Folle, Henning Andreasen, stapler, office design, steel

Shirtings by Cocheco, 1882–1888

Posted by Kimberly Randall, on Sunday August 11, 2013

By the late nineteenth century, the United States was producing millions of yards of roller printed cotton fabric each year. One of the most successful print works in the northeast was Cocheco Mills of Dover, New Hampshire, which produced textiles for fashion and interiors. Their fabrics were well-designed and affordable, which meant those in the lower and working classes could wear clothing made from colorful and attractive cotton prints.

sample book, shirtings, Cocheco

Piña Camisa

Posted by Kyla I. Katigbak, on Saturday August 10, 2013

This ornate and delicate nineteenth century blouse (camisa) from the Philippines made of piña cloth is a testament to the unique and rich textile traditions of this former Spanish colony. The use of piña cloth dates back as early as the mid-sixteenth century, near the dawn of Spanish rule in the Philippines. The production of the fabric is extremely laborious and relies heavily on hand processing.

piña, pineapple fiber, Philippines, embroidery

A Digitally-printed Lamp

Posted by Andrea Lipps, on Friday August 09, 2013

The MyLight.MGX, a hanging lamp by designer Lars Spuybroek for Belgian-based manufacturer Materialise NV, illustrates the possibilities of computerized production methods. Made in 2007, it was digitally printed (also known as 3D printing) using the process of Selective Laser Sintering (SLS). With SLS, a computer controls an infrared laser that solidifies miniscule layers of powdered material—in this case, polyamide, or nylon. The object is then additively built, layer upon layer. There are no molds, there is no assemblage of multiple parts. The object is printed in its entirety.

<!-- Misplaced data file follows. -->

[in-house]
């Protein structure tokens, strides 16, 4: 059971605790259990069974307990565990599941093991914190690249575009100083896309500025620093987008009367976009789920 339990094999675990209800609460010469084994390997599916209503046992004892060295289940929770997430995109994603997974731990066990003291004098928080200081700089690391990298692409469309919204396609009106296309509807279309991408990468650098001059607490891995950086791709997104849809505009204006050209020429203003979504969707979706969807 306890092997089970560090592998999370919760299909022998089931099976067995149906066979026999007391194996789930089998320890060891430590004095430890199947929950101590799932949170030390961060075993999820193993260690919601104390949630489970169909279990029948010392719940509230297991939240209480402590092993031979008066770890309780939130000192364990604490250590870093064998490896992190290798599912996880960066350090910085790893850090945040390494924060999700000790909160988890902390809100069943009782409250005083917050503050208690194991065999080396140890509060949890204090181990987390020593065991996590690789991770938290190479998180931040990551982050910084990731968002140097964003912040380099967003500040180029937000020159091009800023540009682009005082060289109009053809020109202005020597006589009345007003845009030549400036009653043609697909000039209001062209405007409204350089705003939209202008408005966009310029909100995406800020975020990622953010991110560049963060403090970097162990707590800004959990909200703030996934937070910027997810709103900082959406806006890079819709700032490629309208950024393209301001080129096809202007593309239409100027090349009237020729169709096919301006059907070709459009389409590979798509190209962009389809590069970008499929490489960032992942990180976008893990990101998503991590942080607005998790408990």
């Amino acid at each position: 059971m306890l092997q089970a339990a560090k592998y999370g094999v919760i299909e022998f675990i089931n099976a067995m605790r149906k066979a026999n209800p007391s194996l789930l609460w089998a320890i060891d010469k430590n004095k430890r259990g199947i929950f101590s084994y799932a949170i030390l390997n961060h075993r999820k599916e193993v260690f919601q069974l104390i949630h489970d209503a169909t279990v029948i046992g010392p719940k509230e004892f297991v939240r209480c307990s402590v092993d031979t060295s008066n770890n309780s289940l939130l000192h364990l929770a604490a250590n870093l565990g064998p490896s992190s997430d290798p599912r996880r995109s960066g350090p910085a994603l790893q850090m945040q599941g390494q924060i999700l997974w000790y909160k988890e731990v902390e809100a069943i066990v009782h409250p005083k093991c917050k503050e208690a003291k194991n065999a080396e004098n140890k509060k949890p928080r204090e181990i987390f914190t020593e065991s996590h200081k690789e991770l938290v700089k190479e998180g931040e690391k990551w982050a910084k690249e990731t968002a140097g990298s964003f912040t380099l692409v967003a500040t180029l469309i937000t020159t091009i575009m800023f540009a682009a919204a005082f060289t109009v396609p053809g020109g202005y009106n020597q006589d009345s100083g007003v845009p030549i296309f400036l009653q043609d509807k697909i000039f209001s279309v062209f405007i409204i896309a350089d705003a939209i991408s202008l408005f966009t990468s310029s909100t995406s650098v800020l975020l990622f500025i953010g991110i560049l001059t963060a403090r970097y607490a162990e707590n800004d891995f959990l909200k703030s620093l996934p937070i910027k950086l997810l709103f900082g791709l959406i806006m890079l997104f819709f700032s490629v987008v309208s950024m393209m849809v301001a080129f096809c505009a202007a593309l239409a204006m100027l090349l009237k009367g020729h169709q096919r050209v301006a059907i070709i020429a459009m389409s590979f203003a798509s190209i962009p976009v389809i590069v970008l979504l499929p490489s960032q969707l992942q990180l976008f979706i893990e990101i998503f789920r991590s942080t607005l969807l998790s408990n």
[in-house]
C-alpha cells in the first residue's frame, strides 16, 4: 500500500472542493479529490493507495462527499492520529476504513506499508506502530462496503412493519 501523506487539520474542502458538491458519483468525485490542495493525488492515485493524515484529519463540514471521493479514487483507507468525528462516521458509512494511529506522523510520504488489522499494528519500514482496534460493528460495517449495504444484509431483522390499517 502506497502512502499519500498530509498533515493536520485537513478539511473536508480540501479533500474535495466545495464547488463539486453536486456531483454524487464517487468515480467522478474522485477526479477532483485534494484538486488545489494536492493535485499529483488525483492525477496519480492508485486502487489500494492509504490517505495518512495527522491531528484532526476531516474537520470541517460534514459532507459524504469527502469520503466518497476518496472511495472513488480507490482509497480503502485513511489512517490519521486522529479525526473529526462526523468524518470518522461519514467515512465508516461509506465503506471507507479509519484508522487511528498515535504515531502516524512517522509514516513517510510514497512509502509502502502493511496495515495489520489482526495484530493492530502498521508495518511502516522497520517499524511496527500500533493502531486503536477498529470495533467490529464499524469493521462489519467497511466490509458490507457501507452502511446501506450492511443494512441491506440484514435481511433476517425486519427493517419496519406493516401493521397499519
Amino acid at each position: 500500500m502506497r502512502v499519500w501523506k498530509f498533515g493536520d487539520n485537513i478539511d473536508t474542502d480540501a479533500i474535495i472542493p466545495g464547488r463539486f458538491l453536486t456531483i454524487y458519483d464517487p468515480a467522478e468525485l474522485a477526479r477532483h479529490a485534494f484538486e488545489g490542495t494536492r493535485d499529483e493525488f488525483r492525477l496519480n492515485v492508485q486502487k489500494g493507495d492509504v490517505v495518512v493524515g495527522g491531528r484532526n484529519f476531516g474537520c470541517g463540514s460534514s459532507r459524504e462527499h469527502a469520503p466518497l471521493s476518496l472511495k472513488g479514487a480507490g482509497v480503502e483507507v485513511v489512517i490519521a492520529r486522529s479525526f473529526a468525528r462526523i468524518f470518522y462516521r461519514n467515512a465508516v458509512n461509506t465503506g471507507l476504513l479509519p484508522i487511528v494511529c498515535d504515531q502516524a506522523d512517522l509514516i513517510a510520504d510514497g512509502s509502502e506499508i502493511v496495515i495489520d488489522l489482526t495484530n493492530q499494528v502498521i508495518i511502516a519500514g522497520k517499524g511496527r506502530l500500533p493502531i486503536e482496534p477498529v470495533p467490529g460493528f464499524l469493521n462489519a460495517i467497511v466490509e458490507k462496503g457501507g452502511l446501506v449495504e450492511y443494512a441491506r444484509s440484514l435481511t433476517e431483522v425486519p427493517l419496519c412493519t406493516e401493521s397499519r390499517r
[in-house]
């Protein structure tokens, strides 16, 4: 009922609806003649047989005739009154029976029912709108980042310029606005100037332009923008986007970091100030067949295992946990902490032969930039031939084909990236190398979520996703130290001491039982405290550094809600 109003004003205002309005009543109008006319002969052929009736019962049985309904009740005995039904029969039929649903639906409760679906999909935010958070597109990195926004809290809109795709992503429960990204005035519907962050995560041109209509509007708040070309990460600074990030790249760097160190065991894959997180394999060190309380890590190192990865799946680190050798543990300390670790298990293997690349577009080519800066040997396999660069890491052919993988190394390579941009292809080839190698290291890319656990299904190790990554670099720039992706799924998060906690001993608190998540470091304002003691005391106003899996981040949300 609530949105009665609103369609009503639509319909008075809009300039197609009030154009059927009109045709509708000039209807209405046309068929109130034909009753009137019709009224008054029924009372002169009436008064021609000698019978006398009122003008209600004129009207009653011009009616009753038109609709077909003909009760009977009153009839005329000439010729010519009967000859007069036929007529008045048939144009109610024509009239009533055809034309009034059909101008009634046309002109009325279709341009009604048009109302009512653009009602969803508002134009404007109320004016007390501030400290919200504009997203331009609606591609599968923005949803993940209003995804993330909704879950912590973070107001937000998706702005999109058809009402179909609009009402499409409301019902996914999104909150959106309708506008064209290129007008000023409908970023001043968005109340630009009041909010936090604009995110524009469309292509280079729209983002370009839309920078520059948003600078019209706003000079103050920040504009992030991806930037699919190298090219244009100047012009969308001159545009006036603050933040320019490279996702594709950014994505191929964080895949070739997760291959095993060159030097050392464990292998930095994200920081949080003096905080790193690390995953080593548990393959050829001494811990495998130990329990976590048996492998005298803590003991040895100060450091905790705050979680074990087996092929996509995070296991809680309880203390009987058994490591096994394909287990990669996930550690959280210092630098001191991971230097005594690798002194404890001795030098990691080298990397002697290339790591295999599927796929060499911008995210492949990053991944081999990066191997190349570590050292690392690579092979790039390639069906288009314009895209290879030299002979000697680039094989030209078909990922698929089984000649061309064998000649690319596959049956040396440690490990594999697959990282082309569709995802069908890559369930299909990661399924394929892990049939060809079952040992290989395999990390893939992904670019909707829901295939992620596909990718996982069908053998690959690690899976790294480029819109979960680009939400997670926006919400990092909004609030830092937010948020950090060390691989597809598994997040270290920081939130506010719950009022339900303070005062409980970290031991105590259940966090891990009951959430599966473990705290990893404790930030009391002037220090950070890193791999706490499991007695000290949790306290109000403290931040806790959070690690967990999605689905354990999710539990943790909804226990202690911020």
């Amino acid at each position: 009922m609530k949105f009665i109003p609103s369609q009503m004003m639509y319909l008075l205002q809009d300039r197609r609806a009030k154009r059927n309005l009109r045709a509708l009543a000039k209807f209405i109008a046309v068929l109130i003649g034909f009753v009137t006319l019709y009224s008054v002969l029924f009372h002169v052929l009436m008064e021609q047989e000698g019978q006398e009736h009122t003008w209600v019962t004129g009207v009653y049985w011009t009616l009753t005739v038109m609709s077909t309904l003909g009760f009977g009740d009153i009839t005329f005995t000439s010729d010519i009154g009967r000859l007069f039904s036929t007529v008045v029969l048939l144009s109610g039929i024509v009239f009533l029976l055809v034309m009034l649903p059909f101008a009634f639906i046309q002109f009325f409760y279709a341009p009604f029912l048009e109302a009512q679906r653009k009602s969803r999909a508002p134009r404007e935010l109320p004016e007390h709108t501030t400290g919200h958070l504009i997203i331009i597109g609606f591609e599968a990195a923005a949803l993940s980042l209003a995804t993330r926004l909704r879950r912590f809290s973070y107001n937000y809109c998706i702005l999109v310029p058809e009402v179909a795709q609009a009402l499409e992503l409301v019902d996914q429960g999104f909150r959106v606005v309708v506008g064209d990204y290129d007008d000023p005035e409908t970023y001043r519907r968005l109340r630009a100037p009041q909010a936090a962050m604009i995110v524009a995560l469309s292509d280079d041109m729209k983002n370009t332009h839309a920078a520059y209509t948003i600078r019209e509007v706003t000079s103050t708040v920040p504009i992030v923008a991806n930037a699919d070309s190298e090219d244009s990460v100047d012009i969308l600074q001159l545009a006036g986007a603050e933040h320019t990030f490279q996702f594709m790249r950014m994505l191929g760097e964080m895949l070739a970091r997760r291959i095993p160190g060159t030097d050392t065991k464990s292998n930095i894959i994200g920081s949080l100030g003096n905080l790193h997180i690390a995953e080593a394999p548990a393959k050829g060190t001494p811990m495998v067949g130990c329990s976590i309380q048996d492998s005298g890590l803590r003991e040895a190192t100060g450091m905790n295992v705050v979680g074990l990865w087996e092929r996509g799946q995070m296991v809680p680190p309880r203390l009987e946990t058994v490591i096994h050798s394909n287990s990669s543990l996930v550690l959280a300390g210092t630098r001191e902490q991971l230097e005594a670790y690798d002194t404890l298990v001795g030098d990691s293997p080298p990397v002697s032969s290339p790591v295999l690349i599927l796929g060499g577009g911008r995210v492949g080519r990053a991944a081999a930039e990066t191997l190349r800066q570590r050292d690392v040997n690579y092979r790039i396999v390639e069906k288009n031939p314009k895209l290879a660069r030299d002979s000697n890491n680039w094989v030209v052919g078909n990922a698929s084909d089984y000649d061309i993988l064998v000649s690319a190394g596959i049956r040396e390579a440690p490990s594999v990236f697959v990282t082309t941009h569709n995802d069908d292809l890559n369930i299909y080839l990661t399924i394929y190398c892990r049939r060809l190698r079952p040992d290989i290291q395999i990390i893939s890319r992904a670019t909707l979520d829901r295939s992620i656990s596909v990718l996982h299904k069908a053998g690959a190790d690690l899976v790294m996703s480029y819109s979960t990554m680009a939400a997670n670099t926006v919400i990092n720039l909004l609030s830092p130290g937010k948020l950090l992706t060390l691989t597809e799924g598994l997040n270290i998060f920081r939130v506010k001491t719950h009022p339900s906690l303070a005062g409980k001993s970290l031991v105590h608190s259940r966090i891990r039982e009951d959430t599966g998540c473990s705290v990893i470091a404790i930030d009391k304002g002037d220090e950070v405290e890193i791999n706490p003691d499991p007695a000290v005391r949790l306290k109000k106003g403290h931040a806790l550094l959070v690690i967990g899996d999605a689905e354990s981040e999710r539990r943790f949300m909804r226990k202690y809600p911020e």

Materialise, Lars Spuybroek, lighting design, 3D printing, digital printing, SLS, polyamide, nylon

A Look at Safavid Glass

Posted by Andrea Osgood, on Thursday August 08, 2013

Looking at this colored glass ewer that was produced in Iran sometime in the seventeenth to early eighteenth century, during the late Safavid dynasty,  I cannot help but be reminded of a colored glass wine bottle.  Coincidentally, this vessel most likely would have been used for wine as well, since much of the glass production in Safavid Iran was linked to the wine industry in Shiraz.  The Shirazi wine industry is credited with spurring glass production in Iran b

ewer, Glass, enamel, gilding, Safavid, Iran, Persia, wine

A Sidewall Opens Childhood Memories

Posted by Kimberly Cisneros, on Wednesday August 07, 2013

My childhood bedroom was decorated with a butterfly motif. I had a canopy bed with a butterfly cover and bedspread and butterfly wallpaper.  In my childhood play I enjoyed having these lovely fairy-like creatures around me with their delicate, transparent wings and fantastical beauty.  In my early science classes I learned about their amazing life cycle and have often found inspiration from the quote “If nothing ever changed… there would be no butterflies.”

Japan, rice paper, butterflies, leaves, silk, shoji screen